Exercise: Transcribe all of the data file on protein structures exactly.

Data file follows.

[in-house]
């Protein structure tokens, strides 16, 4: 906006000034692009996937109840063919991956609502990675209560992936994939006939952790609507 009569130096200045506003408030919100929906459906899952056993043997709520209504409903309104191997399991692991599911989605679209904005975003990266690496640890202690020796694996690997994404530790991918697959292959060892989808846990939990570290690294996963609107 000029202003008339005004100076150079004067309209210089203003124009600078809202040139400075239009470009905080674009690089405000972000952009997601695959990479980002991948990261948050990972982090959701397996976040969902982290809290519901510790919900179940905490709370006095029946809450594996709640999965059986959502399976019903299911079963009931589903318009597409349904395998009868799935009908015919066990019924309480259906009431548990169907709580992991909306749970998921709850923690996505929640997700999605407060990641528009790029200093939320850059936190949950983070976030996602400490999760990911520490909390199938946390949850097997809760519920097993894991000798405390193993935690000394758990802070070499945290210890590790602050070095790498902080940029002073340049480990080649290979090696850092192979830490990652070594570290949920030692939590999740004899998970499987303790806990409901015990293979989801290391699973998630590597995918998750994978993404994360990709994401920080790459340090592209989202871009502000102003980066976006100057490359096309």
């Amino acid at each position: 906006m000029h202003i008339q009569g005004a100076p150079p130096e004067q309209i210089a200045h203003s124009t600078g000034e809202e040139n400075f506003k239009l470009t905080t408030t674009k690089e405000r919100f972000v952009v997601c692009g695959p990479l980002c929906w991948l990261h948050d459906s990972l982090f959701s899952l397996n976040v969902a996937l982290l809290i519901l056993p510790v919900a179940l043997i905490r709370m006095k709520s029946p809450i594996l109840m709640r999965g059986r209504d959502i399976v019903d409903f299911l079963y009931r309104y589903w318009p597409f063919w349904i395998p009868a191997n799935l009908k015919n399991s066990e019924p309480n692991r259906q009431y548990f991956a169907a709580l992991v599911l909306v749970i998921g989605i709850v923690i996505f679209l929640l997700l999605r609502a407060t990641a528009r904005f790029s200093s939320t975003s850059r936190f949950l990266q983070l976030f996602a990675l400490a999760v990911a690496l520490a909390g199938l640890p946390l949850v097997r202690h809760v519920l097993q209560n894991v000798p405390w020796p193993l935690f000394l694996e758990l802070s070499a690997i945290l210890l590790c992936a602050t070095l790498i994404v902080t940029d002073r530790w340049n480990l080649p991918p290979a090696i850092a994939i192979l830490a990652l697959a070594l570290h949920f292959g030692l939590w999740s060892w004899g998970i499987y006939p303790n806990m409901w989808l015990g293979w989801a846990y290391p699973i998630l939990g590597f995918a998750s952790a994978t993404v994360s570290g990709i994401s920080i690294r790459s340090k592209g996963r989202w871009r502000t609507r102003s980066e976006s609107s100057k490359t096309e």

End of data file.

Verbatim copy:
[in-house]
């Protein structure tokens, strides 16, 4: 906006000034692009996937109840063919991956609502990675209560992936994939006939952790609507 009569130096200045506003408030919100929906459906899952056993043997709520209504409903309104191997399991692991599911989605679209904005975003990266690496640890202690020796694996690997994404530790991918697959292959060892989808846990939990570290690294996963609107 000029202003008339005004100076150079004067309209210089203003124009600078809202040139400075239009470009905080674009690089405000972000952009997601695959990479980002991948990261948050990972982090959701397996976040969902982290809290519901510790919900179940905490709370006095029946809450594996709640999965059986959502399976019903299911079963009931589903318009597409349904395998009868799935009908015919066990019924309480259906009431548990169907709580992991909306749970998921709850923690996505929640997700999605407060990641528009790029200093939320850059936190949950983070976030996602400490999760990911520490909390199938946390949850097997809760519920097993894991000798405390193993935690000394758990802070070499945290210890590790602050070095790498902080940029002073340049480990080649290979090696850092192979830490990652070594570290949920030692939590999740004899998970499987303790806990409901015990293979989801290391699973998630590597995918998750994978993404994360990709994401920080790459340090592209989202871009502000102003980066976006100057490359096309």
């Amino acid at each position: 906006m000029h202003i008339q009569g005004a100076p150079p130096e004067q309209i210089a200045h203003s124009t600078g000034e809202e040139n400075f506003k239009l470009t905080t408030t674009k690089e405000r919100f972000v952009v997601c692009g695959p990479l980002c929906w991948l990261h948050d459906s990972l982090f959701s899952l397996n976040v969902a996937l982290l809290i519901l056993p510790v919900a179940l043997i905490r709370m006095k709520s029946p809450i594996l109840m709640r999965g059986r209504d959502i399976v019903d409903f299911l079963y009931r309104y589903w318009p597409f063919w349904i395998p009868a191997n799935l009908k015919n399991s066990e019924p309480n692991r259906q009431y548990f991956a169907a709580l992991v599911l909306v749970i998921g989605i709850v923690i996505f679209l929640l997700l999605r609502a407060t990641a528009r904005f790029s200093s939320t975003s850059r936190f949950l990266q983070l976030f996602a990675l400490a999760v990911a690496l520490a909390g199938l640890p946390l949850v097997r202690h809760v519920l097993q209560n894991v000798p405390w020796p193993l935690f000394l694996e758990l802070s070499a690997i945290l210890l590790c992936a602050t070095l790498i994404v902080t940029d002073r530790w340049n480990l080649p991918p290979a090696i850092a994939i192979l830490a990652l697959a070594l570290h949920f292959g030692l939590w999740s060892w004899g998970i499987y006939p303790n806990m409901w989808l015990g293979w989801a846990y290391p699973i998630l939990g590597f995918a998750s952790a994978t993404v994360s570290g990709i994401s920080i690294r790459s340090k592209g996963r989202w871009r502000t609507r102003s980066e976006s609107s100057k490359t096309e």